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Anger builds over Multinationals' tax avoidance

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by Max O
The recent Senate parliamentary committee hearing into corporate tax avoidance has generated a lot of anger and will inflame opposition to the coming Federal government's budget and the treasurer's tax 'discussion' paper. The working and under class have received an excellent education with the latest revelations about the rorts of the rich and corporations.

They have learned how the rich use superannuation as vehicle to stash away their assets to evade tax on their income; how big business manipulates capital gains tax concessions and negative gearing to reduce their profits on paper and so reduce their tax bill; and now have become aware that the world's largest corporations use of profit tax shifting so as to pay next to no tax.

News that has come out from the Senate hearing's into corporate tax avoidance has been staggering in terms of the contempt and arrogance shown by the giant corporations, who have basically refused to cooperate and answer questions about how much of their profits they have siphoned away to tax havens.

Corporate defiance over tax
Google, Apple and Microsoft's supercilious attitude to questions from the Senate committee has become the hallmark of corporations who followed. Maile Carnegie a Google executive asserted: “We are not opposed to paying tax. We are opposed to being uncompetitive.” Then she argued that Australia is way behind company tax rates of other countries, such as: Bermuda—0% , Singapore—17% , South Korea—24% , Ireland—12.5% , UK—20%.

Tony King, Apple's Australian managing director, played difficult when confronted with the question from Senator Xenophon: "Of the $6 billion that Apple earned in revenue in Australia how much of that went overseas?" He garbled the following replies: "We report all of our revenues and all our costs." We, um, our net profit was $250 million." I'll take that question on notice to give you a specific number." Ah, we pay all our products..."

BHP Billiton executives refused to say how much the Australian Tax Office (ATO) thinks it is owed as a result of the way the mining conglomerate routes its profits through their marketing hub in Singapore. They also wouldn't tell how much tax it paid in that country.

The Corporate Tax Association vigorously denied suggestions that their members improperly minimise tax payments, although interestingly some of its own executives work for companies that have legal disputes with the ATO. This association submitted to the Senate inquiry that it, "...objects to views that paint a picture that the Australian corporate system is fundamentally flawed and that corporate taxpayers in Australia are inappropriately minimising their tax bills."

Chris Vanderkley, treasurer of the association, who works for GE Corporate GE Capital saw his company settle a legal battle with the ATO for over $144 million of tax deductions before it got to court, in January this year.

Within the ATO itself the Senate hearing has heard of a 'comfortable' relationship with four major accountancy firms (Pricewaterhouse Coopers, KPMG, Ernst and Young, and Deloitte Touche Tohmatsu) that advise companies on tax issues. Pricewaterhouse Coopers employed a former senior ATO official soon after that employee oversaw a tax settlement involving one of the company's big 4 bank clients.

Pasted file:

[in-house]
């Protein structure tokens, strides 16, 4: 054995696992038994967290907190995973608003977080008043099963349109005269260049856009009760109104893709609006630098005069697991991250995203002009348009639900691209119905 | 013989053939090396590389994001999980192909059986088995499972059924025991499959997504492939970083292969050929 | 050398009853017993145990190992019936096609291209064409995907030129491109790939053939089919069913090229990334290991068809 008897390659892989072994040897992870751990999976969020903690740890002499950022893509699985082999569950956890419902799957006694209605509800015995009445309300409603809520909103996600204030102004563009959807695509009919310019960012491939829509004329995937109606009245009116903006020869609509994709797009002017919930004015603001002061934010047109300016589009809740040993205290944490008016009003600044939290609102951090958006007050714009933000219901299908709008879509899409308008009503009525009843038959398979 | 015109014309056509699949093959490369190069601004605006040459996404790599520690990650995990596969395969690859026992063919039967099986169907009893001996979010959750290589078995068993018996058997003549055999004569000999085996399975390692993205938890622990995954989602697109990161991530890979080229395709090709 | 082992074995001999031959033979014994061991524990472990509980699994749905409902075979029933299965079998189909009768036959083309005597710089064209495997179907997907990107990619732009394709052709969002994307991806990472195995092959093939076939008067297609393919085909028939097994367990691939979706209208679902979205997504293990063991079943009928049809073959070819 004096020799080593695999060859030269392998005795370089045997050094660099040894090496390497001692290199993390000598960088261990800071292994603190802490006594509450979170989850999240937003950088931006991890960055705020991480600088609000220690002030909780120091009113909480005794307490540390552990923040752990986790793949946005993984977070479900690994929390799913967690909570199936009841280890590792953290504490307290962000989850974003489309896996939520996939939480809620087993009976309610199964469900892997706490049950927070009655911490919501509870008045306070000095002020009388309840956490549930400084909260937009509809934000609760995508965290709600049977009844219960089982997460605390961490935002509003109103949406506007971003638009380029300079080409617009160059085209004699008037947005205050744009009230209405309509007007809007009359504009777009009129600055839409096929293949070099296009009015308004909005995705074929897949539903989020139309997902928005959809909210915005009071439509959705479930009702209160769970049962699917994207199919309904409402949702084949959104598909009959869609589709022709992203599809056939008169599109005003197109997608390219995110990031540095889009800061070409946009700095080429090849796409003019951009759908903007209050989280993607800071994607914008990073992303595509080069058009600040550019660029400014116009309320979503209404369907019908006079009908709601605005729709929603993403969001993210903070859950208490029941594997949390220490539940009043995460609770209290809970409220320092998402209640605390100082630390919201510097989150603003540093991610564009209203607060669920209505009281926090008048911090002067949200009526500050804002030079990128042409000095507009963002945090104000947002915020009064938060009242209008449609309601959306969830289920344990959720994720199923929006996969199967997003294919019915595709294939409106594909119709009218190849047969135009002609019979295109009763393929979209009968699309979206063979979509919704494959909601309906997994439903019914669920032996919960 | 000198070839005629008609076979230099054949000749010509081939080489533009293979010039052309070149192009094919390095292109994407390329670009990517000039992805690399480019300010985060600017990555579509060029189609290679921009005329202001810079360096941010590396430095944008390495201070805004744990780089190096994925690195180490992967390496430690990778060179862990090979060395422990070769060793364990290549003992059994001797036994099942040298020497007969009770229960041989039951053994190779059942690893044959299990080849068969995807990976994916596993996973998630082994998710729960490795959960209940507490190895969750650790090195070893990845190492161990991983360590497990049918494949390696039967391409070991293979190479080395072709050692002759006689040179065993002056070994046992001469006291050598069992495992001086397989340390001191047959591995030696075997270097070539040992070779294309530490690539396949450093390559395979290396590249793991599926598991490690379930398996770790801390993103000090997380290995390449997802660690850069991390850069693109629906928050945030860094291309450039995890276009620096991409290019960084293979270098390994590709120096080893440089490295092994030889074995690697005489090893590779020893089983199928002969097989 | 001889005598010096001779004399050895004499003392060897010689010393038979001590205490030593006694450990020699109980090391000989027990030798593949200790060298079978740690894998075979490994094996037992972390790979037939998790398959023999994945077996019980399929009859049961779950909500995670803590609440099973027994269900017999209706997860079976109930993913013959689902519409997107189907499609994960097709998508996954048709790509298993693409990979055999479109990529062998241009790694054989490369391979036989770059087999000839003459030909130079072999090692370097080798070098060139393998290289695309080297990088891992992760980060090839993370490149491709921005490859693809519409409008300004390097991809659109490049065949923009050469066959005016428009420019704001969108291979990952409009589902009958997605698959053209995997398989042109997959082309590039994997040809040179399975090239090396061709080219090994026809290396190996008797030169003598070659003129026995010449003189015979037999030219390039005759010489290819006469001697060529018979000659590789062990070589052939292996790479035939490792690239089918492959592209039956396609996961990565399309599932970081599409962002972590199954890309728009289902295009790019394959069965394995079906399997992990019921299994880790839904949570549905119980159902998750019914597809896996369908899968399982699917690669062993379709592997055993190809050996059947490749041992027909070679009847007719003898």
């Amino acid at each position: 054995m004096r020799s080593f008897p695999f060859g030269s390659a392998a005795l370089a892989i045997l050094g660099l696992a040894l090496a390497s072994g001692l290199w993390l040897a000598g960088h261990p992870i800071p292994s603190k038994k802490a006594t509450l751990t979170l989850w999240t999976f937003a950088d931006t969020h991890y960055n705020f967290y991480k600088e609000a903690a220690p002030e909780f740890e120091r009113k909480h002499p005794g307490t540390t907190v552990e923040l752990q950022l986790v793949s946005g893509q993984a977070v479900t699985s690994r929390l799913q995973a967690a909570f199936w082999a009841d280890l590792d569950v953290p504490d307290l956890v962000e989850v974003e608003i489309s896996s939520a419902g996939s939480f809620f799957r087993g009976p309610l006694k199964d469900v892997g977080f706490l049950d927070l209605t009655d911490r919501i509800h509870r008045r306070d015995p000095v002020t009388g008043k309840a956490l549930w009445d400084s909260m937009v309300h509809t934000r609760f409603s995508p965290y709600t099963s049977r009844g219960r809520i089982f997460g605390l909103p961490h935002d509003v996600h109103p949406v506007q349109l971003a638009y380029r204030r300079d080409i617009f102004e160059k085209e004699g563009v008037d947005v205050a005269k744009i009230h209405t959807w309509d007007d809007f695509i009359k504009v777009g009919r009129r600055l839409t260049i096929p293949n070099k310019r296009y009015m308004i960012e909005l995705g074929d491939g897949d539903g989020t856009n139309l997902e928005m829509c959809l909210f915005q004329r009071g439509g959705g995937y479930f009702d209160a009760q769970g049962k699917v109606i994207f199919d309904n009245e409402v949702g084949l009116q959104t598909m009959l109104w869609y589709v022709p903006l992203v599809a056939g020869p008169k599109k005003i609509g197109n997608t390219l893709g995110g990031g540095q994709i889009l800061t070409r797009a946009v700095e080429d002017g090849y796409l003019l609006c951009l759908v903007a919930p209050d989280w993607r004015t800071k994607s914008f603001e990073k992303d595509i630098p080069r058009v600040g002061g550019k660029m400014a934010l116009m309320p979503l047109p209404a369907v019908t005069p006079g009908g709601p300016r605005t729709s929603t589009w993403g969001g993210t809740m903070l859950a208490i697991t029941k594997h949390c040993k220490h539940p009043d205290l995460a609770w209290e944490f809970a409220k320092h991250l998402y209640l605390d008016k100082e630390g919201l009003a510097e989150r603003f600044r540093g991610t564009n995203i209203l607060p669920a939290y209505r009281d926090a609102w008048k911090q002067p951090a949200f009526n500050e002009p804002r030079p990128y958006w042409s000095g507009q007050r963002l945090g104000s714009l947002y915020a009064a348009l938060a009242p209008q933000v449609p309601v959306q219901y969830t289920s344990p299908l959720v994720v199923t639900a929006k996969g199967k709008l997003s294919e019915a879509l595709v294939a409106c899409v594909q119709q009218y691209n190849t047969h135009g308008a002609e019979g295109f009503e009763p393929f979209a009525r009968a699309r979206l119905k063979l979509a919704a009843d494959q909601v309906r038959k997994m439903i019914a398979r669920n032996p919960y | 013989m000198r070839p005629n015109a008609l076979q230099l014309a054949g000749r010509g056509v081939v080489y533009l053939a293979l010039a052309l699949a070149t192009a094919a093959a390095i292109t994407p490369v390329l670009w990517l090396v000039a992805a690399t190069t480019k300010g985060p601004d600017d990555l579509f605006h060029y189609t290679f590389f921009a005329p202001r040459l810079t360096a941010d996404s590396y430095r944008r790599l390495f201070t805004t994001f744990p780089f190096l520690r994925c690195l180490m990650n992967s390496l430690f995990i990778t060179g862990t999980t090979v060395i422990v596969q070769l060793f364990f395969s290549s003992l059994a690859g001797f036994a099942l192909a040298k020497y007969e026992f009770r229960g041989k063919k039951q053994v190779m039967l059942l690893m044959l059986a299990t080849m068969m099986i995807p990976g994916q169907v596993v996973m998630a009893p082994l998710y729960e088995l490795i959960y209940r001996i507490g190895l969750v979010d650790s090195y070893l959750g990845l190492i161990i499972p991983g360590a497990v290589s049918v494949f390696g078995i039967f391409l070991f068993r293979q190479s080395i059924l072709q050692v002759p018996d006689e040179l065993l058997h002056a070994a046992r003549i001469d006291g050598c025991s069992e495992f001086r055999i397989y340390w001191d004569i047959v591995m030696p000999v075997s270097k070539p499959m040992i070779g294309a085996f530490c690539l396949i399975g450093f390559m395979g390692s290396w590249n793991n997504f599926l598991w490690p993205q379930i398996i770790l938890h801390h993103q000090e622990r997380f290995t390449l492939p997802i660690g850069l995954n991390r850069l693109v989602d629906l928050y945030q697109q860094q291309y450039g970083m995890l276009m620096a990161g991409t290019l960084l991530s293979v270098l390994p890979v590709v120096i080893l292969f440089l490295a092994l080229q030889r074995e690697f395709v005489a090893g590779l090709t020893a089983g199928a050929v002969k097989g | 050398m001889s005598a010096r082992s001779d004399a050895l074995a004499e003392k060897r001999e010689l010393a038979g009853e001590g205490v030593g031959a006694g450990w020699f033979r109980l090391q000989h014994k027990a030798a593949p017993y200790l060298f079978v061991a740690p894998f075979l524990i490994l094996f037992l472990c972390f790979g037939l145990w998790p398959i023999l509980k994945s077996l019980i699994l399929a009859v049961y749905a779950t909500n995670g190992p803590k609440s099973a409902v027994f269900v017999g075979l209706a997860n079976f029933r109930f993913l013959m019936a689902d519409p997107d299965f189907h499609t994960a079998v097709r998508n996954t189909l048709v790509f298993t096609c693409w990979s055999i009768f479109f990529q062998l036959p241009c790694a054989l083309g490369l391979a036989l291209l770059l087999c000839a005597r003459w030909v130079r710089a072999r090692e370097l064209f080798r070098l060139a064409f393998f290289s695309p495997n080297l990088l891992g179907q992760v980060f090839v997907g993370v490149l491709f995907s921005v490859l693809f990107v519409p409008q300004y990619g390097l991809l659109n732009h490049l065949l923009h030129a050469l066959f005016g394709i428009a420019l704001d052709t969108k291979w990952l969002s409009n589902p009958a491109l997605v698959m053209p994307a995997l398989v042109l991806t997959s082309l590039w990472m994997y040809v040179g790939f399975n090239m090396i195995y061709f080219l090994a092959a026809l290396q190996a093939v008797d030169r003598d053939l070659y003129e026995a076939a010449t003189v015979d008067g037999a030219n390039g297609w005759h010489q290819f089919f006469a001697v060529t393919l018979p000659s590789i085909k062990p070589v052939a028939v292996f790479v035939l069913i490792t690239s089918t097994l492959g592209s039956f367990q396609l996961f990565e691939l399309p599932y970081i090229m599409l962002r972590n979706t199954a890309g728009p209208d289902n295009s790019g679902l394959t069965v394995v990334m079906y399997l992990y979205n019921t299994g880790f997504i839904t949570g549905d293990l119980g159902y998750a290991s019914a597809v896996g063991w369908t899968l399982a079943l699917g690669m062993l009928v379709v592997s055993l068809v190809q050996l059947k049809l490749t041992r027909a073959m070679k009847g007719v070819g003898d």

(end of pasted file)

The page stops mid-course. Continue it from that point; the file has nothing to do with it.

The Senate hearing asked the ATO to name some of Australia's worst corporate offenders, unfortunately Chris Jordan from the Commission refused. A strange position to take when the ATO informed the hearing that $60 billion a year is shifted to overseas tax havens. At a minimum, $5 billion a year of taxes is being taken out of the Australian economy.

Class antagonism building
Blind Freddy and his dog can see who is getting all the prosperity out of the Australian economy, it is certainly not the poor and workers.

Treasurer Hockey's tax 'discussion' paper, advocating an increase of the Goods and Services Tax (GST), will further ignite class antagonism against the rich, especially multinational corporations and their operations in Australia. The poor and workers are well aware that all the tax 'lifting' is being done by them and the all the 'leaning' by the rich and big business.

Australian governments since the 1980's have cut the highest income tax rate from 60% to 46.7% and the company tax rate from 46% to 30%. In tandem with this has been the slashing of social services and implementation of the regressive GST, both of which hurt the working and under class.

There has also been some backsliding within the Senate parliamentary committee, with Sam Dastyari in particular being two-faced. It was reported by the Australian Financial Review that he withdrew a formal request for the big 4 banks (ANZ, CBA, NAB and Westpac) and the two largest financial organisations, AMP and Macquarie to front up before the Senate hearing. Bill Shorten and Chris Bowen Labor leadership forced the about-turn as a result of pressure from the powerful finance industry.

It is more than likely that nothing will eventuate from this corporate tax avoidance investigation. The only certainty is that the working and under class have a greater understanding of who pays and who doesn't pay taxes in Australia, and that spells trouble for all present and future capitalist governments.


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